Ever wanted to start up Mac OS X in a 32bit enviroment. This is how to do it. Start the Mac holding down the numbers 3 and 2, your system will start using 32bit mode, to check this you can About this Mac -> More info -> Software, here you will see 64-Bit Kernal and Extensions: NO if it says Yes its 64bit. Another way is to click on System P
On a Windows machine, you can lock the screen by pressing the Windows key + L. On a Mac however, its different. http://www.howtogeek.com/howto/32810/how-to-lock-your-mac-os-x-display-when-youre-away/
How to Lock Your Mac OS X Display When You’re AwayDo you leave your Mac unattended when you’re not using it? Rather than leave your Mac exposed so that anybody has access to it, you can lock your Mac’s display whenever you’re away from it. Here’s how.
Power users probably already know how to do this, but it’s not easily apparent for the average user, so today we’ll show you a couple of methods to secure your Mac OS X computer.
Using Keychain AccessThe easiest way to accomplish this is to use the menubar shortcut from Keychain Access, which will give you a menubar icon that will let you lock the screen. To get it, open Keychain Access (it’s in ~/Applications/Utilities) and open its preferences. Then, just click the checkbox for “Show status in Menu Bar”:
A little lock icon will appear in your menu bar which gives you a drop-down menu option for locking your screen:
Requiring a Password When Woken From SleepAn alternative way is to require a password when the computer is woken from sleep. To do this, go to System Preferences -> Security and check the box that says “Require password after sleep or screen saver begins”. There’s a drop-down menu that will let you decide how long it should wait before requiring a password:
Now all you have to do is put the computer to sleep. But sometimes putting it to sleep isn’t always the best options, such as when you have an application doing something that you don’t want o interrupt. In those cases, you can trigger the screensaver to get the same thing.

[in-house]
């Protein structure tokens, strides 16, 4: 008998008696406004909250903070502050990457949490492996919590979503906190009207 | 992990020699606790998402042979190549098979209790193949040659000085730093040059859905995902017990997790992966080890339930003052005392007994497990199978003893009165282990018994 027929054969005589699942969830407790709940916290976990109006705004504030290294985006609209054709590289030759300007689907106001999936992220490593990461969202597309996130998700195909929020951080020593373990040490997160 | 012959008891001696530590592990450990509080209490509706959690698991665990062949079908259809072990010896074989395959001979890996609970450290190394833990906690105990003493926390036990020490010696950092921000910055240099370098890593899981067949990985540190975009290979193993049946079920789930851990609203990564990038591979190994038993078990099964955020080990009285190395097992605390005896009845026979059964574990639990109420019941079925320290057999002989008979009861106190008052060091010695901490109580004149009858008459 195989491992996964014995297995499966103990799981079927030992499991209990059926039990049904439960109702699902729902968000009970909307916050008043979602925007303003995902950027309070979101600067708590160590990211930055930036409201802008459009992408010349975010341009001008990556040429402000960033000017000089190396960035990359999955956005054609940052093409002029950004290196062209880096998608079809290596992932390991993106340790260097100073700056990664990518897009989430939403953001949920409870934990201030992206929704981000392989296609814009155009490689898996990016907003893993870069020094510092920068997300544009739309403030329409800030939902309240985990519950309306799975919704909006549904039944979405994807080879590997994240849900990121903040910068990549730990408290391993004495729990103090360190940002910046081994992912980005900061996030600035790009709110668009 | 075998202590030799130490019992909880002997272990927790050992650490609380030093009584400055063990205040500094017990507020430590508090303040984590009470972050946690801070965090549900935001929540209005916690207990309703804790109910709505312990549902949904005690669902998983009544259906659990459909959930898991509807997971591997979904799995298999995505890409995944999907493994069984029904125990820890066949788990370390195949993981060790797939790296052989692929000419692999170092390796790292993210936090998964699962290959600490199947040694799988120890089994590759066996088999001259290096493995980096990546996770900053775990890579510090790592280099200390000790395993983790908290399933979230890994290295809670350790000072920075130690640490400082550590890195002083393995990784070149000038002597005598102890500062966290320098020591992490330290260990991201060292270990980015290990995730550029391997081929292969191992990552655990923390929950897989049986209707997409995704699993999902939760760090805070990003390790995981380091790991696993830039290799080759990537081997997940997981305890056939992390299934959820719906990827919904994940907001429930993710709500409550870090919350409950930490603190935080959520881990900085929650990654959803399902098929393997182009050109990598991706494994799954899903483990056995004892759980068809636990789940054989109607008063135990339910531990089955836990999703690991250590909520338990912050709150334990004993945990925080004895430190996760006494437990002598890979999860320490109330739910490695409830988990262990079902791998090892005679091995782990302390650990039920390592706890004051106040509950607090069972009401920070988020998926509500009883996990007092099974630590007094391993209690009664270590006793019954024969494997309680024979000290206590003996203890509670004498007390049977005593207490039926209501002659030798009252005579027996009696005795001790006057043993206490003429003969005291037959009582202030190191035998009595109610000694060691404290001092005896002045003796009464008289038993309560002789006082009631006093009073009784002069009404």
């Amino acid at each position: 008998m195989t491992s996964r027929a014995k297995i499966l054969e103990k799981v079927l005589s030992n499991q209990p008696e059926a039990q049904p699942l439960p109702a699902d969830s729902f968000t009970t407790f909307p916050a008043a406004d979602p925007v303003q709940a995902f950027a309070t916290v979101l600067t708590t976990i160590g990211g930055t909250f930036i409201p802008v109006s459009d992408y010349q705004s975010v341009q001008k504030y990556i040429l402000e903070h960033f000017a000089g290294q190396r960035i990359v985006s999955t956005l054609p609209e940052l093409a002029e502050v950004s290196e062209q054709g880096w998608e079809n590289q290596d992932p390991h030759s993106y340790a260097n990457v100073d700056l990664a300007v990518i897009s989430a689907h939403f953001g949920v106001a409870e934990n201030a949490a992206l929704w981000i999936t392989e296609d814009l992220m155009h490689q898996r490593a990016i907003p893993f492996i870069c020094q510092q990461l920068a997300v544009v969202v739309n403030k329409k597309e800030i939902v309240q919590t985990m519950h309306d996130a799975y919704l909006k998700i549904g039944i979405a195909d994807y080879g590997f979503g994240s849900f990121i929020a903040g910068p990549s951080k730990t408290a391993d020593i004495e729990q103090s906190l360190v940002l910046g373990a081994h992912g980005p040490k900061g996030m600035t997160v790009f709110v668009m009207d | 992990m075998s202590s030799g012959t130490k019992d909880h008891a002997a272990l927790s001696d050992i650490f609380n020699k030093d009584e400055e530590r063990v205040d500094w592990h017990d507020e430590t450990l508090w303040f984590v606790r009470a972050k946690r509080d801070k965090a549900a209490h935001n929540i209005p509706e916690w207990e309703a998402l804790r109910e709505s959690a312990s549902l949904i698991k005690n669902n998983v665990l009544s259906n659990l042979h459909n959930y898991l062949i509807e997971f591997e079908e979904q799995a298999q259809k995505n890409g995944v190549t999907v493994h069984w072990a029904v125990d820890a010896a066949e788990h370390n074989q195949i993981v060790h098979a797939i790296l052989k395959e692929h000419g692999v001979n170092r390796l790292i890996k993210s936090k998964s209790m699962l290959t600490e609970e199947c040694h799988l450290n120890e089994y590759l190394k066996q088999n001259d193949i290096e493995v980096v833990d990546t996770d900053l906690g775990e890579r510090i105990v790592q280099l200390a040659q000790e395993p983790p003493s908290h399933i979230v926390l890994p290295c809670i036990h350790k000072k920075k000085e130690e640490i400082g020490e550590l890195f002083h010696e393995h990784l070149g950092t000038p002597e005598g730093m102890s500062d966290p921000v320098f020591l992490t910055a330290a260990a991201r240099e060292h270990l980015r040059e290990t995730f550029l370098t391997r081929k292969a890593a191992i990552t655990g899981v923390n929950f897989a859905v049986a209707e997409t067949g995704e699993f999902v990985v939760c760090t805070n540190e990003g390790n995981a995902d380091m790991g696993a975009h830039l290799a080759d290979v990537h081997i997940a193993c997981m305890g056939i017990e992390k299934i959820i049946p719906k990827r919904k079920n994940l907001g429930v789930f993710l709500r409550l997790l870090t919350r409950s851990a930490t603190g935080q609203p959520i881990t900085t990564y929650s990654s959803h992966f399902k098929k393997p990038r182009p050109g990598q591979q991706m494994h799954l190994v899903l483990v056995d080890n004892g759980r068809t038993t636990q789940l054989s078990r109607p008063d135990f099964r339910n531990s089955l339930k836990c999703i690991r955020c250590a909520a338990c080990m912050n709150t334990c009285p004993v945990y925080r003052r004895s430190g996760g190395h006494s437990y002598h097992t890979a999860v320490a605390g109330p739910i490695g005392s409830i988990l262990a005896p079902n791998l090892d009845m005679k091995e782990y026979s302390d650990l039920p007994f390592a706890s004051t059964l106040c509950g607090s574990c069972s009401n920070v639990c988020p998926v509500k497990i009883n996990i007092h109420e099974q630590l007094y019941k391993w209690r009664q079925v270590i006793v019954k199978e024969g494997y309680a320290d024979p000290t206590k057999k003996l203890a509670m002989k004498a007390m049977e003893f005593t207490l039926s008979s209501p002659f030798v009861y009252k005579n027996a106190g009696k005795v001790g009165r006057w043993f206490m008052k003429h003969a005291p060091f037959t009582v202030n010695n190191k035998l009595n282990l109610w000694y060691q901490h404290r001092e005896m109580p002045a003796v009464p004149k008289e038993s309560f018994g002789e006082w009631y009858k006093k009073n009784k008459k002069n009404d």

Triggering the Screen SaverTriggering the screensaver can be done in two ways, either by assigning a hot-corner in exposé or by creating a shortcut in your Dock.
1. Hot-Corner in Exposé
In System Preferences, open the Expose and Spaces panel. You’ll see a section called “Active Screen Corners” with four drop-down menus for each corner. Pick a corner, and select “Start Screen Saver” from the drop-down:
2. Shortcut in the Dock
In Finder, hit Command-Shift-G and enter the following into the text field, then click Go.
In the folder that brings you to, locate the file called ScreenSaverEngine, and drag that to the Dock:
When you click it, your screen saver will start and will ask for a password when you dismiss it.
Enabling Fast User SwitchingThe last method is to display the fast user switching menu in the menu bar, which will give you the option of showing the login window, without having to quit all your applications.
To do this, go to System Preferences and then to the Accounts pane, then, select Login Options in the sidebar and check the box for “Show fast user switching menu as: [Name]“. You have a drop-down where you can choose how the menu will be displayed, either with your full name, short name, or just an icon:
And then you can choose to trigger the login window from the fast user switching menu:
Apple really needs to make this easier if it wants to penetrate the enterprise, where security is a huge issue. Simple adding a “Lock” option to the Apple menu can’t be that hard, can it?
Im a Network Administrator for a school. I have a strong interest in education and how education is taught. I teach students about the insides of computers on the rare occasion and teach many teachers about computers and how ICT can be used giving advantage to students learning. I'm also interested in Music, History, Ancestry, Science, Electronics etc. Hope you enjoy my blogging.